Software, Digital Content, Geopolitics, Economics & More from of a Libertarian Serial Expat and Entrepreneur
Rajesh Jain: "[This] the first big opportunity for Linux and the server-centric computing architecture. Convert these older machines into thin clients (TCs). That eliminates the need for upgrades (forever). It saves organisations money both on hardware and on software (Microsoft XP, other new versions). For a start, organisations should see who needs to run only […]
Today at check-out: "Each time you place an order with us, we’ll offer you the chance to participate in the Share the Love program by e-mailing your friends and giving them an additional 10% off the items you bought. (You select which items, of course.) The e-mail we send will explain the discounts and how […]
In: web services23 Sep 2002
Infoworld: "The issues of authentication and identity management are particularly thorny with Web services because applications are connecting to multiple other applications across corporate boundaries, [Hitachi's CTO Bret] Hartman said."
See the blank white vertical space on the left of their search result page? Wouldn’t a vertical skyscraper banner fit nicely here? I don’t think keyword-based ads would make sense in news (as opposed to web and Usenet searches) but I don’t expect Google to have gone philanthropic. There’s always the "premium sponsorship" horizontal "text […]
Once you divide the typical "broadband" cable or DSL bandwidth between two or three family members who use the Internet at the same time, what have you got? That’s right, you’re left with not much more per person than a dial-up single 56K line. Certainly not the order of magnitude faster service we’re being pitched. […]
I’d like to easily know whether some musicians I admire ever collaborated, when I think the combination of their talents would be a good match. Say, did Maceo Parker ever play with Ray Anderson, or Stanley Clarke with Herbie Hancock and Billy Cobham, or what about the five jamming together for chrissakes? If they did, […]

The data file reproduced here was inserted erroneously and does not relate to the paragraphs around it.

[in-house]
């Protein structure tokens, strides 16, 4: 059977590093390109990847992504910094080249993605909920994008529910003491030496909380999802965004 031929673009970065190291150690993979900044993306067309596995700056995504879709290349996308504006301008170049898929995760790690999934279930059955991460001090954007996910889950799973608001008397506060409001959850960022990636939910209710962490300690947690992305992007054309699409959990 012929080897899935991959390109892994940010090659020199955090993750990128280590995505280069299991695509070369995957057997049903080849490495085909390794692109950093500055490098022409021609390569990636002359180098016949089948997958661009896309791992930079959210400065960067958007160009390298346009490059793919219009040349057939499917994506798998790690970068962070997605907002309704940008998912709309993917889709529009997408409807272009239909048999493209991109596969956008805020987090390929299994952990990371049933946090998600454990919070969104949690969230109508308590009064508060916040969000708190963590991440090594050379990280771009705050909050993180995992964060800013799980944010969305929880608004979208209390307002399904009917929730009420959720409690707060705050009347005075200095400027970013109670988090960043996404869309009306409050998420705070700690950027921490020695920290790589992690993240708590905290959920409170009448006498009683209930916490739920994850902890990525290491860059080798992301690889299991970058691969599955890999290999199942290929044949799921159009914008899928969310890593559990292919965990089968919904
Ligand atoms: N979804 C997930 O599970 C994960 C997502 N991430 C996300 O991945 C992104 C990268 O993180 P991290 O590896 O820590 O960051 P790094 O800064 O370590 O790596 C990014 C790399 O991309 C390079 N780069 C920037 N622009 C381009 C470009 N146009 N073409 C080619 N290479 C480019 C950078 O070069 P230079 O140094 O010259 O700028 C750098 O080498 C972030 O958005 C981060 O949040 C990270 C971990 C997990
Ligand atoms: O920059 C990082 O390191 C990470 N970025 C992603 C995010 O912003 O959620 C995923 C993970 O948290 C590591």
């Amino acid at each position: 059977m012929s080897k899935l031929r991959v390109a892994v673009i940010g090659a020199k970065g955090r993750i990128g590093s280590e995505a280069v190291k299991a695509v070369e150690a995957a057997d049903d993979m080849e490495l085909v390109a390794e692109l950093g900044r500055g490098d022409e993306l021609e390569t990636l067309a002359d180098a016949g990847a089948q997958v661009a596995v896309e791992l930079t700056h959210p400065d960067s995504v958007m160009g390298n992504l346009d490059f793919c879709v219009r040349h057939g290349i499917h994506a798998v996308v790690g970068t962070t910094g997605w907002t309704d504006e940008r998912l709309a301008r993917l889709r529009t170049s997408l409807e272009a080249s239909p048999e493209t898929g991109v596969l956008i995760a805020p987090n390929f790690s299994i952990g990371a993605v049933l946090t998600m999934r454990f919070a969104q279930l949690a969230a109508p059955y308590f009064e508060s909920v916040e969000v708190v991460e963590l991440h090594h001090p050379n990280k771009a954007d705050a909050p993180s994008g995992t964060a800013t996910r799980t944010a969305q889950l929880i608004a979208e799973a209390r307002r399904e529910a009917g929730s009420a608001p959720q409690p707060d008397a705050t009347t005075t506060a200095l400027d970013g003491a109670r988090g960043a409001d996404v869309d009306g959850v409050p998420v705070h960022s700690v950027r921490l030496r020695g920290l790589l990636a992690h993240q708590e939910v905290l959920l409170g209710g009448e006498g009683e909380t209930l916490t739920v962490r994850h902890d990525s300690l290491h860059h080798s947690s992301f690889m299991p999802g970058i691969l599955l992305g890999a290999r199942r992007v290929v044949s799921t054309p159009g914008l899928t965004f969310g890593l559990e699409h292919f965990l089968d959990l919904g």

Just saw a huge Circuit City ad on this About.com page. I clicked on it by mistake, and here’s what I get: "We are currently performing scheduled system maintenance Please try again in a few minutes." Here’s my proposal: have a simple web service that says whether your site is up or not, and require […]
OK, it’s been three weeks already, but I hadn’t seen it. Monsur explains that "Bloglet’s RSS support only fully extends to RSS feeds that support item-level dates. This means your RSS feed needs the pubDate or dc:date tag (if it doesn’t, all the posts in your RSS feed will be sent, which may or may […]
I’ve been running SpamNet for a few weeks now. It caught 3,827 spams out of 6,029 emails. I just discovered it has a whitelist of addresses it shouldn’t consider as spam (so at not to accidentally list friends as spammers), but its implementation couldn’t be cruder. You have to manually type each address you want […]
The shortcut buttons on the left – the main reason I bought the keyboard – seem quite handy, though it remains to be seen how much I use them. The very fast task switching is cool (unlike Alt-Tab, there’s no preview), as are the Cancel and Redo keys. My old Natural Keyboard started to show […]
I'm CEO of an online/mobile trade publishing firm in the marketing and defense verticals. We strive to make news and data digestible and useful in an environment that is noisier by the day.
This personal blog mixes my thoughts and interests on politics, business, publishing, software, and more. Over the years I have posted items that turned out spectacularly wrong, and a few posts that better stood the test of time.